In a speech today, David Cameron will promise that under a Conservative government, there will be no rises in VAT, national insurance or income tax for five years.

Furthermore, if re-elected prime minister he will enshrine that pledge in law in a so-called 'tax lock'.

What's strange, is that some years ago, a then shadow chancellor called George Osborne had something quite disparaging to say about such a move.

As recorded by Hansard, Osborne told the Commons during a debate on the Labour government's fiscal responsibility bill (from chancellor Alistair Darling):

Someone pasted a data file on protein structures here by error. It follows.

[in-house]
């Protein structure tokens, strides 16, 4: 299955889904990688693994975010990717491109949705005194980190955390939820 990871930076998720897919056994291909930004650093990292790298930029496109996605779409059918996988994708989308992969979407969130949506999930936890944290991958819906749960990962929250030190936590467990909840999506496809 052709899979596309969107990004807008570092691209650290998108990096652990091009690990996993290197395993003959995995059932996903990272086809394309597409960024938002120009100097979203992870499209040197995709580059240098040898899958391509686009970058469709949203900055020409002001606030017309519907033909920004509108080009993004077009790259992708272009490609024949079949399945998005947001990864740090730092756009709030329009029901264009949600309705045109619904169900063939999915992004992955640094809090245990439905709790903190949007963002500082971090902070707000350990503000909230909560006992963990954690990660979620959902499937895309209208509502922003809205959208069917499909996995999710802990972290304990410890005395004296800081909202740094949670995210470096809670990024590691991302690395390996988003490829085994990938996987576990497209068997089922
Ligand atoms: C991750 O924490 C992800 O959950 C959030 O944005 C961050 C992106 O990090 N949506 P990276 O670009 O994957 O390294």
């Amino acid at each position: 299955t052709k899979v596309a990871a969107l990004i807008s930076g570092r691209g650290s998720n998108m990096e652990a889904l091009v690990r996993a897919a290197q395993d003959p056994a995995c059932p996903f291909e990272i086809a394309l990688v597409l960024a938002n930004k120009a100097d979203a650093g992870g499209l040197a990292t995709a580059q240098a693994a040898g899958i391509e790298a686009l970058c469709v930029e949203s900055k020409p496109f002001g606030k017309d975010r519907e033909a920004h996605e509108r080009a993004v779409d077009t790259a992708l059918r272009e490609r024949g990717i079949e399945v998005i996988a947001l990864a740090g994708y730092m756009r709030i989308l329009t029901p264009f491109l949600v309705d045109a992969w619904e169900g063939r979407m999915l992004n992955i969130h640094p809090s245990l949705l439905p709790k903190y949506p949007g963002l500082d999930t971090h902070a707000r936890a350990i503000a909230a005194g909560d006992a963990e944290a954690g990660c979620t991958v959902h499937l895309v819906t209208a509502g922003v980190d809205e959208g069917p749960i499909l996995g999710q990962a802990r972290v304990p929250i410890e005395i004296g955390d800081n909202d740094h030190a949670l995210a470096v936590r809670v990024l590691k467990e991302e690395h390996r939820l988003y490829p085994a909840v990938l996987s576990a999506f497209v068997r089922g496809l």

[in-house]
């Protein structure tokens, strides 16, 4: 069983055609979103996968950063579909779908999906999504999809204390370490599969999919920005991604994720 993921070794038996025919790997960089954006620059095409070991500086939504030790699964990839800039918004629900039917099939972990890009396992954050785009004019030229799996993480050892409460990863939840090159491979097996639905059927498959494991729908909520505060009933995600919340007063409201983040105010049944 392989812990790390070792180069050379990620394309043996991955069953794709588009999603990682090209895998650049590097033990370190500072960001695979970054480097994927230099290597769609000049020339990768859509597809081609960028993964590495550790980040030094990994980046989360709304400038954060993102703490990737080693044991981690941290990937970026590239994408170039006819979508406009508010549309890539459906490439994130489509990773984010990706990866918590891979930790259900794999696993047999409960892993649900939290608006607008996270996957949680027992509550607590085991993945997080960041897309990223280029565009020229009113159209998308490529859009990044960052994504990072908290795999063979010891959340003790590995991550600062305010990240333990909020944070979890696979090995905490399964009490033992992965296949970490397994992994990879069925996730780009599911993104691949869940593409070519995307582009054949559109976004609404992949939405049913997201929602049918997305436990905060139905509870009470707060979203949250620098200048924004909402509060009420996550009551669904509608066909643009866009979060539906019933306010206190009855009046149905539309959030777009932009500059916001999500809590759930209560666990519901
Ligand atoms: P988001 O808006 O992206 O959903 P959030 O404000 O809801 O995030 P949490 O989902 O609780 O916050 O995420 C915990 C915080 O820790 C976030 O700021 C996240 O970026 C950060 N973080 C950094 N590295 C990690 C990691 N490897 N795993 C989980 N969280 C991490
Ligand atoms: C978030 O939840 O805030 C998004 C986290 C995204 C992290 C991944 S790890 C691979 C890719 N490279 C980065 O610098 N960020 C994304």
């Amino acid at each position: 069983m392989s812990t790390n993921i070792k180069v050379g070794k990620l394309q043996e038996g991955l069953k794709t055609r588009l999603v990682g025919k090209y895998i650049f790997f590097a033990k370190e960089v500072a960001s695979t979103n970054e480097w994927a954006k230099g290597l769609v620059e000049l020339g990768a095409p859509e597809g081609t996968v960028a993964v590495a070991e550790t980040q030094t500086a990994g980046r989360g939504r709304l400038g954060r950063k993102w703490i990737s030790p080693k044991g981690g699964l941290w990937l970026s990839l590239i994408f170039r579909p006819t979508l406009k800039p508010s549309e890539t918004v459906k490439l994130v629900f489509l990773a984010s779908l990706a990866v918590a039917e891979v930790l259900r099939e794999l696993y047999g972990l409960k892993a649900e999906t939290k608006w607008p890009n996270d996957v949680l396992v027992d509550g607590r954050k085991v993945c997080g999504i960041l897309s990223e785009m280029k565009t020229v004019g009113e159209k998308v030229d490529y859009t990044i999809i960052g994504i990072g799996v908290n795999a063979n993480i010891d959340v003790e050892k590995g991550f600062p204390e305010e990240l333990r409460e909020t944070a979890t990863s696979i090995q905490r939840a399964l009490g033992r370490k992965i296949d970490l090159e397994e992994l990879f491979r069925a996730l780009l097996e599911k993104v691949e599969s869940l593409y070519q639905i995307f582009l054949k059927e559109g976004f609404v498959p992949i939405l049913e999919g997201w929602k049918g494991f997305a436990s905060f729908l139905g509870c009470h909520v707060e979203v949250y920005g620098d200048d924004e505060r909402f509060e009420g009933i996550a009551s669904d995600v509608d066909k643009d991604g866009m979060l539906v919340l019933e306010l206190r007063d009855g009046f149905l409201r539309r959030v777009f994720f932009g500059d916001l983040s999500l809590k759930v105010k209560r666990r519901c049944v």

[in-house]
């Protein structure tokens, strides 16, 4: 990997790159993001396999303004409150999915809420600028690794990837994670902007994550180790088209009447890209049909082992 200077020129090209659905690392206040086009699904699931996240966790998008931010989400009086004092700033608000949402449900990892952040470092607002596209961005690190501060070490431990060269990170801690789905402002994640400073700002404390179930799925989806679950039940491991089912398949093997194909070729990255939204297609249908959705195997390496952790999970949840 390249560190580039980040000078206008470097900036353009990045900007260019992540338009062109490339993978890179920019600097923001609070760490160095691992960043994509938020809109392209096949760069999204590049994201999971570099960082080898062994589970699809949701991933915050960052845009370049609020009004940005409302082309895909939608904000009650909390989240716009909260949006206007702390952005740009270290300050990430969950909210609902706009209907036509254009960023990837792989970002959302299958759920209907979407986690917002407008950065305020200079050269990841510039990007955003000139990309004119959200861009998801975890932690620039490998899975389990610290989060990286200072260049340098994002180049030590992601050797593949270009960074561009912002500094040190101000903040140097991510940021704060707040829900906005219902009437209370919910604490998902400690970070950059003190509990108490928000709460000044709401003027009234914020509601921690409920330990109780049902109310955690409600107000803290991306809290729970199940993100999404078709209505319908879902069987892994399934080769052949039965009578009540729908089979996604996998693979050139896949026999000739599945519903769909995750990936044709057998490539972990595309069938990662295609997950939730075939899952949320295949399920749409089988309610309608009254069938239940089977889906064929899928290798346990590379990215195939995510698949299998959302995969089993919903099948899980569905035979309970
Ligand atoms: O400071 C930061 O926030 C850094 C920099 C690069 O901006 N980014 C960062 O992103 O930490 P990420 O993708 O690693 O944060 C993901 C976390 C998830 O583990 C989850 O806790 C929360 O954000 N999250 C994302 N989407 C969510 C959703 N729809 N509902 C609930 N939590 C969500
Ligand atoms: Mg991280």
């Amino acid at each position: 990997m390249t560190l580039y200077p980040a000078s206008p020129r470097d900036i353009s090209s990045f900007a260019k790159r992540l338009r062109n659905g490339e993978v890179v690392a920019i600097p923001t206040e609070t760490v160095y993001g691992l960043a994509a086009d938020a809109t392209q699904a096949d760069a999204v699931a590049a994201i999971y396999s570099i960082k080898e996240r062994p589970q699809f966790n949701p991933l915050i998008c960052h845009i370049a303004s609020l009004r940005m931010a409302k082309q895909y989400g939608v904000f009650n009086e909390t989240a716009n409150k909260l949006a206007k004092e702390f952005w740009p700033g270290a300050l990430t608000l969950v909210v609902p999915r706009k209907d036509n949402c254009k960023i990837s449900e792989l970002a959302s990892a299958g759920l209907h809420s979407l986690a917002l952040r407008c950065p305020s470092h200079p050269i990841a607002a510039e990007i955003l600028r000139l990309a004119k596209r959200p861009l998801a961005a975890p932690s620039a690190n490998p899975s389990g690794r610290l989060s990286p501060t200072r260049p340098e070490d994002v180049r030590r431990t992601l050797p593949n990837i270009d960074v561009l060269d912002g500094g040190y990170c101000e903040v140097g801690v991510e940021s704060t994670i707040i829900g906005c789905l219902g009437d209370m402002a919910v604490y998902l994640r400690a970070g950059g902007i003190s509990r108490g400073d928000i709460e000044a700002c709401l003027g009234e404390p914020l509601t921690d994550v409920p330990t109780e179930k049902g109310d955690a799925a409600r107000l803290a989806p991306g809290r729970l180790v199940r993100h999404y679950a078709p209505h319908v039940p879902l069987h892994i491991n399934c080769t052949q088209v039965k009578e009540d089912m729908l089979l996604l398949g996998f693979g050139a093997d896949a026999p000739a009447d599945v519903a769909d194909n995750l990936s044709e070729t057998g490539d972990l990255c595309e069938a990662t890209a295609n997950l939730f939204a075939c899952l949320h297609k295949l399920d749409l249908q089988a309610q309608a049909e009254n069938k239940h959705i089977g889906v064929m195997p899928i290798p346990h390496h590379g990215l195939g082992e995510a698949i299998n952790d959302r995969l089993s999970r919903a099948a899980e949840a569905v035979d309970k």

No other Chancellor in the long history of the office has felt the need to pass a law in order to convince people that he has the political will to implement his own Budget.

As one commentator observed this week, there are only two conclusions. Either the Chancellor has lost confidence in himself to stick to his resolution, and is, so to speak, asking the police to help him, or he fears that everyone else has lost confidence in his ability to keep his word, but hopes that they might believe in the statute book if not in him. Neither is much of a recommendation for the Chancellor of the day.


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